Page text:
Animal vs. Human Cloning

Why have we been able to clone animals and not humans?

The First Cloned Mammal, Dolly the Sheep

On July 5, 1996 in Scotland, United Kingdom, a breakthrough occurred. The very first mammal was cloned by an adult somatic cell by a process of nuclear transfer, Dolly the sheep. Some even call her a miracle. However, what most people don't know is that she died very young because of a progressing lung disease. Her death soon posed a question to many scientists, "Is cloning safe? Is it really worth it?"

Many More

Since Dolly scientists have been able to clone many animals. These include, the first tadpole (1952) and other mammals including cows, goats, and mice. The practice of cloning animals is not a new phenomenon it has been around for about 64 years. The concept of Human Cloning, however, is still very new to us. No scientist has successfully cloned a human, and there are many reasons why.
Big image

Why Haven't we Cloned Human yet?

There are many reasons why we have not cloned humans yet. For example, the process of finding the eggs is extremely difficult and time consuming. You see, if you want to have a successful clone you must have an egg[cell] and a donor cell. Scientists have to remove the nucleus from the egg and replace it with the nucleus of the donor cell. However to have enough eggs to perhaps have a successful clone, scientists would have to find enough women who are willing to undergo 1 month of hormone treatment, then go through surgery to extract the eggs. Therefore, scientists haven't had enough human egg cells to produce an effective clone. Also, ethical reasons have prevented scientists from cloning humans. This is because animal cloning has an enormous failure rate (only 1 out of 100 cloning attempts have resulted in a viable animal.) Additionaly, cloned animals have very poor health, some have abnormally large organs. They die off quickly or have to be euthanized. Because of these reasons, many U.S. states have laws banning or only allowing certain types of cloning, (ex. Therapeutic cloning)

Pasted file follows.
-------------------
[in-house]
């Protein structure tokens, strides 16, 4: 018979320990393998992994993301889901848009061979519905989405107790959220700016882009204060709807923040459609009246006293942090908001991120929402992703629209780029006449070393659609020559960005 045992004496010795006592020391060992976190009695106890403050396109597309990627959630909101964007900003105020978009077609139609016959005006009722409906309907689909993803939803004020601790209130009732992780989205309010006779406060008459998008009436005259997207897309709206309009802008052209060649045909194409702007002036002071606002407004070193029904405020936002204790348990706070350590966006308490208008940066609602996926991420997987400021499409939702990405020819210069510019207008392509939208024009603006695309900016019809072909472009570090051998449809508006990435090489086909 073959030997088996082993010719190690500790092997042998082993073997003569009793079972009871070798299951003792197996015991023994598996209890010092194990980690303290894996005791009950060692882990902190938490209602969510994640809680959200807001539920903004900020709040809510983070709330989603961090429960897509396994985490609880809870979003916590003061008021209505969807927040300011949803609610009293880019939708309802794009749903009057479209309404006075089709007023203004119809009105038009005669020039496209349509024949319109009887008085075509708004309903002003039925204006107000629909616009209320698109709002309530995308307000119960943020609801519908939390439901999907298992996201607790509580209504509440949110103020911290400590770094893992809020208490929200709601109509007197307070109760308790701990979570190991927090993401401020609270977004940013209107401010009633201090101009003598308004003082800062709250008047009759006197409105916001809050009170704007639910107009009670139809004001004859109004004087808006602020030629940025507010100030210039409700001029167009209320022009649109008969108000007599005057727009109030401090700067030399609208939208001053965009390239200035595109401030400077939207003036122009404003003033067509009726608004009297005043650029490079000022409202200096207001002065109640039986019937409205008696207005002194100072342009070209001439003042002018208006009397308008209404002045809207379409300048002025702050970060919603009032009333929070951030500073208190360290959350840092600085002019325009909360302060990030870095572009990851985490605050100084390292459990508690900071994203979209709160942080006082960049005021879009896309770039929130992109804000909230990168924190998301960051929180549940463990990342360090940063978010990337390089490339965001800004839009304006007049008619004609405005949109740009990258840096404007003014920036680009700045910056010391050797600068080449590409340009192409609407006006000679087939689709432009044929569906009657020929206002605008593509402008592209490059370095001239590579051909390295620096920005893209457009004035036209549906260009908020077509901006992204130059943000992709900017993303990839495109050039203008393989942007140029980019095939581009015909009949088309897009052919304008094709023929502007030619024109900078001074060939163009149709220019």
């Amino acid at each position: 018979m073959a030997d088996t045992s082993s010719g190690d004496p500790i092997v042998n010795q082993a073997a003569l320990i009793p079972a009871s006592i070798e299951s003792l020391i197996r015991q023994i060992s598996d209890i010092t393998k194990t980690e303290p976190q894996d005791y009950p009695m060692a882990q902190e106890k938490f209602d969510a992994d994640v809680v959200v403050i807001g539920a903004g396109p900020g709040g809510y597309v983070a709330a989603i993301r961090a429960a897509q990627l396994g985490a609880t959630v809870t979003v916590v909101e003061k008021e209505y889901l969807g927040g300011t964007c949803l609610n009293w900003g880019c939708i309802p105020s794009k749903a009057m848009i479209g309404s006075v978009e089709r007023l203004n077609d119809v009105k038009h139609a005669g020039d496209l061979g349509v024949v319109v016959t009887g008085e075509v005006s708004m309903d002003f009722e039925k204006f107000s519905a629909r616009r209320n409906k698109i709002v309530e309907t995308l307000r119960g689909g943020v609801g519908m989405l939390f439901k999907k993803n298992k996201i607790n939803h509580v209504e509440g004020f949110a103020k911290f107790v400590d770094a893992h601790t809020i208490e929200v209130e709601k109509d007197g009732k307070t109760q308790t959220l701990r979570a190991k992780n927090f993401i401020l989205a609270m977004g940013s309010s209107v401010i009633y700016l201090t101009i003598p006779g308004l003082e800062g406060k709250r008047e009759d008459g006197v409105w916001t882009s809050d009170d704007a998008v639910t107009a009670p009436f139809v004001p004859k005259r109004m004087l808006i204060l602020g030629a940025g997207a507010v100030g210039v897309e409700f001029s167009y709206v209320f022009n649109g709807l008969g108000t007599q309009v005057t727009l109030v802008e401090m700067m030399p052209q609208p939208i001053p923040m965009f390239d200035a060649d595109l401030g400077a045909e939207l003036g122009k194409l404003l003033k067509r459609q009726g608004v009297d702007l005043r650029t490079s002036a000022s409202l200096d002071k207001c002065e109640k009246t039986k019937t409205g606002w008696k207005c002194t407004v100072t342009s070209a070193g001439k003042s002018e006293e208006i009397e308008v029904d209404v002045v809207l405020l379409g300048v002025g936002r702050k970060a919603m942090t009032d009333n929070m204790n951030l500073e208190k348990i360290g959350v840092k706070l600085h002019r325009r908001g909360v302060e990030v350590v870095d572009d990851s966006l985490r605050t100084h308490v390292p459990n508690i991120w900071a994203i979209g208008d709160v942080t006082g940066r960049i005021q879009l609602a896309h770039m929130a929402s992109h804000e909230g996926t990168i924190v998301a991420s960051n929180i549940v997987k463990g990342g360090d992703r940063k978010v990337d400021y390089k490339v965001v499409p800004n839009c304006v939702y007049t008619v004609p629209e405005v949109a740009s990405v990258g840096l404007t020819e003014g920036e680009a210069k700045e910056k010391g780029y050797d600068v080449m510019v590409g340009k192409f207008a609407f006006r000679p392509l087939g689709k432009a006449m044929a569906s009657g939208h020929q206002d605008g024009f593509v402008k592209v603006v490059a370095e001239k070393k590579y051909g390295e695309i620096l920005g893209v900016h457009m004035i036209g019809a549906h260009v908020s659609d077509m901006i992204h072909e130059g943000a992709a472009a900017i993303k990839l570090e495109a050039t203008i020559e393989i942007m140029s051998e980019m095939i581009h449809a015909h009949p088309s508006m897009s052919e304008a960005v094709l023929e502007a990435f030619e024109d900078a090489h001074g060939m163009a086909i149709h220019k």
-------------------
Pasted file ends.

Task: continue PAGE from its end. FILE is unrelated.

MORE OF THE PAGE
Works Cited:

Tsai, Michelle. "Why Is It so Hard to Clone a Human?" Slate Magazine, 12 Nov. 2007. Web. 04 Dec. 2015

Dovey, Dana. "Human Cloning: Just Because We Haven't Doesn't Mean We Can't." Medical Daily. N.p., 26 June 2015. Web. 10 Jan. 2016.

Rafael, Joanna. "10 Weird And Fascinating Facts About Clones." Blisstree RSS. N.p., n.d. Web. 10 Jan. 2016.

Picture Sources:

"Raw Egg." Wikimedia. N.p., n.d. Web. 10 Jan. 2016.

"101-dalmations-dog-cloning-in-south-korea." Techdigest.tv. N.p., n.d. Web. 10 Jan. 2016.

"US-Navel-Orange." Eastcoastimpex. N.p., n.d. Web. 10 Jan. 201